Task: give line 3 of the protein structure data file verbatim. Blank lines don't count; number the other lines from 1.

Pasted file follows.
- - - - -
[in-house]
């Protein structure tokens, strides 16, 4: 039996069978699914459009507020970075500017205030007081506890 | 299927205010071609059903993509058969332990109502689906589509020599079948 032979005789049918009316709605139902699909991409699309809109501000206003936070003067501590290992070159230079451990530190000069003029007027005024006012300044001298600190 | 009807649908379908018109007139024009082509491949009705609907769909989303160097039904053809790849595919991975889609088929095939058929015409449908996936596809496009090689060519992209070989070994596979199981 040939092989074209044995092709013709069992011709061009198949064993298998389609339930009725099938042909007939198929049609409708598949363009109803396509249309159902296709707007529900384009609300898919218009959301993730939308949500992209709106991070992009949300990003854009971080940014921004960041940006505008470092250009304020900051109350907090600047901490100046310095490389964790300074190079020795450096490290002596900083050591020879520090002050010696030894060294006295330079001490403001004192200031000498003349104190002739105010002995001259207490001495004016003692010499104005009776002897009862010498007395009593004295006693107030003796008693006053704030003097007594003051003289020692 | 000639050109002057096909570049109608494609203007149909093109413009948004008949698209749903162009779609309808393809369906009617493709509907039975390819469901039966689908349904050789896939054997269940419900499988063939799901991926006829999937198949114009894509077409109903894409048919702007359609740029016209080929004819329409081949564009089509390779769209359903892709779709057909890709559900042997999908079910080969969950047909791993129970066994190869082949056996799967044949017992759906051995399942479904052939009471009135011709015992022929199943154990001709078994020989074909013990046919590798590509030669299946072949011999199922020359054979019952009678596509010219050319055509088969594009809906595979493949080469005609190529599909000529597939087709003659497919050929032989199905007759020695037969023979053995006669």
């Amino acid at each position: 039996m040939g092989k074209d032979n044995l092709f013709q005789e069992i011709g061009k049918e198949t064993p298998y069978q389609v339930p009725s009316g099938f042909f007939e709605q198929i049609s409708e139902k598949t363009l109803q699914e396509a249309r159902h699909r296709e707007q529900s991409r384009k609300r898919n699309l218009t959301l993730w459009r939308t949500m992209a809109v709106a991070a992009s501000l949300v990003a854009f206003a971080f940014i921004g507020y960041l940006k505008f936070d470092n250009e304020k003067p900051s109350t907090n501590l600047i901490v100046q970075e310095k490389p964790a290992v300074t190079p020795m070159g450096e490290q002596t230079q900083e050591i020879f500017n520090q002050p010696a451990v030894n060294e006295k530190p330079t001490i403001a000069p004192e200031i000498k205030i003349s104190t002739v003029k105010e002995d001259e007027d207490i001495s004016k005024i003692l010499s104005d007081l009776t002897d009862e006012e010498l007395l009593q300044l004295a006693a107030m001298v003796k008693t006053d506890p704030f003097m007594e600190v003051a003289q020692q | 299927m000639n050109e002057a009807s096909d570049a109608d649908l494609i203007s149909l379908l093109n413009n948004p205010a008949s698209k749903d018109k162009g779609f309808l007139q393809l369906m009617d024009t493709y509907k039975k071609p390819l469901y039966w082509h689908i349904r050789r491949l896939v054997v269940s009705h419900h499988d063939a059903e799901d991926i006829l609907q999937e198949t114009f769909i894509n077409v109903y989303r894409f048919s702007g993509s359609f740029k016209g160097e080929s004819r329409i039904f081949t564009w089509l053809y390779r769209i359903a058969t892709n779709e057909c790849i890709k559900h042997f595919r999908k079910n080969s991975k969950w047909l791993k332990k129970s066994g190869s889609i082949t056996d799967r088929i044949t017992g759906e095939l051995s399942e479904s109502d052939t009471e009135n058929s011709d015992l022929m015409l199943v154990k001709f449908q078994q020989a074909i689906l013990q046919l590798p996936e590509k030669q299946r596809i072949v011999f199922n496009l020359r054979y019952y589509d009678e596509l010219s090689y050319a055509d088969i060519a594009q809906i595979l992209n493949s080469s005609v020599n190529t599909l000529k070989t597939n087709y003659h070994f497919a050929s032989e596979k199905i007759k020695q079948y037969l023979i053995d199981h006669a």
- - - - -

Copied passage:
């Amino acid at each position: 039996m040939g092989k074209d032979n044995l092709f013709q005789e069992i011709g061009k049918e198949t064993p298998y069978q389609v339930p009725s009316g099938f042909f007939e709605q198929i049609s409708e139902k598949t363009l109803q699914e396509a249309r159902h699909r296709e707007q529900s991409r384009k609300r898919n699309l218009t959301l993730w459009r939308t949500m992209a809109v709106a991070a992009s501000l949300v990003a854009f206003a971080f940014i921004g507020y960041l940006k505008f936070d470092n250009e304020k003067p900051s109350t907090n501590l600047i901490v100046q970075e310095k490389p964790a290992v300074t190079p020795m070159g450096e490290q002596t230079q900083e050591i020879f500017n520090q002050p010696a451990v030894n060294e006295k530190p330079t001490i403001a000069p004192e200031i000498k205030i003349s104190t002739v003029k105010e002995d001259e007027d207490i001495s004016k005024i003692l010499s104005d007081l009776t002897d009862e006012e010498l007395l009593q300044l004295a006693a107030m001298v003796k008693t006053d506890p704030f003097m007594e600190v003051a003289q020692q | 299927m000639n050109e002057a009807s096909d570049a109608d649908l494609i203007s149909l379908l093109n413009n948004p205010a008949s698209k749903d018109k162009g779609f309808l007139q393809l369906m009617d024009t493709y509907k039975k071609p390819l469901y039966w082509h689908i349904r050789r491949l896939v054997v269940s009705h419900h499988d063939a059903e799901d991926i006829l609907q999937e198949t114009f769909i894509n077409v109903y989303r894409f048919s702007g993509s359609f740029k016209g160097e080929s004819r329409i039904f081949t564009w089509l053809y390779r769209i359903a058969t892709n779709e057909c790849i890709k559900h042997f595919r999908k079910n080969s991975k969950w047909l791993k332990k129970s066994g190869s889609i082949t056996d799967r088929i044949t017992g759906e095939l051995s399942e479904s109502d052939t009471e009135n058929s011709d015992l022929m015409l199943v154990k001709f449908q078994q020989a074909i689906l013990q046919l590798p996936e590509k030669q299946r596809i072949v011999f199922n496009l020359r054979y019952y589509d009678e596509l010219s090689y050319a055509d088969i060519a594009q809906i595979l992209n493949s080469s005609v020599n190529t599909l000529k070989t597939n087709y003659h070994f497919a050929s032989e596979k199905i007759k020695q079948y037969l023979i053995d199981h006669a």